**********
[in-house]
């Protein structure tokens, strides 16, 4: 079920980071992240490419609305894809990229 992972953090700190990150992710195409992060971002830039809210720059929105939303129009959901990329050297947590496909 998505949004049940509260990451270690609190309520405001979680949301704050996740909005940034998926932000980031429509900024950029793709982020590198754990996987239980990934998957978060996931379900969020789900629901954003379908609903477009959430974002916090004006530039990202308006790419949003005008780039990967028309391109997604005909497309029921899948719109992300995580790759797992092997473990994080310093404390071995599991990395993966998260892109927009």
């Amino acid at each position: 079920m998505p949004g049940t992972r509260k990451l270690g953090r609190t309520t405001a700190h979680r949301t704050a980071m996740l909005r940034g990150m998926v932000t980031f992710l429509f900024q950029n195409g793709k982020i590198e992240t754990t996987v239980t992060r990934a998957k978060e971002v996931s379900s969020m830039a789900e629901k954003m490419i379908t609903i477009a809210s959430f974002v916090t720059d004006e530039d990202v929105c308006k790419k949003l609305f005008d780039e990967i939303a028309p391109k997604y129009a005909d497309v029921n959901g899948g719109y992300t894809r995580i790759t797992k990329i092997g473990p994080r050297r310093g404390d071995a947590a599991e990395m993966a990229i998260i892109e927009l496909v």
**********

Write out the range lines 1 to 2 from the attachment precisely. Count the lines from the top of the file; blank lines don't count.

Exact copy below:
[in-house]
């Protein structure tokens, strides 16, 4: 079920980071992240490419609305894809990229 992972953090700190990150992710195409992060971002830039809210720059929105939303129009959901990329050297947590496909 998505949004049940509260990451270690609190309520405001979680949301704050996740909005940034998926932000980031429509900024950029793709982020590198754990996987239980990934998957978060996931379900969020789900629901954003379908609903477009959430974002916090004006530039990202308006790419949003005008780039990967028309391109997604005909497309029921899948719109992300995580790759797992092997473990994080310093404390071995599991990395993966998260892109927009």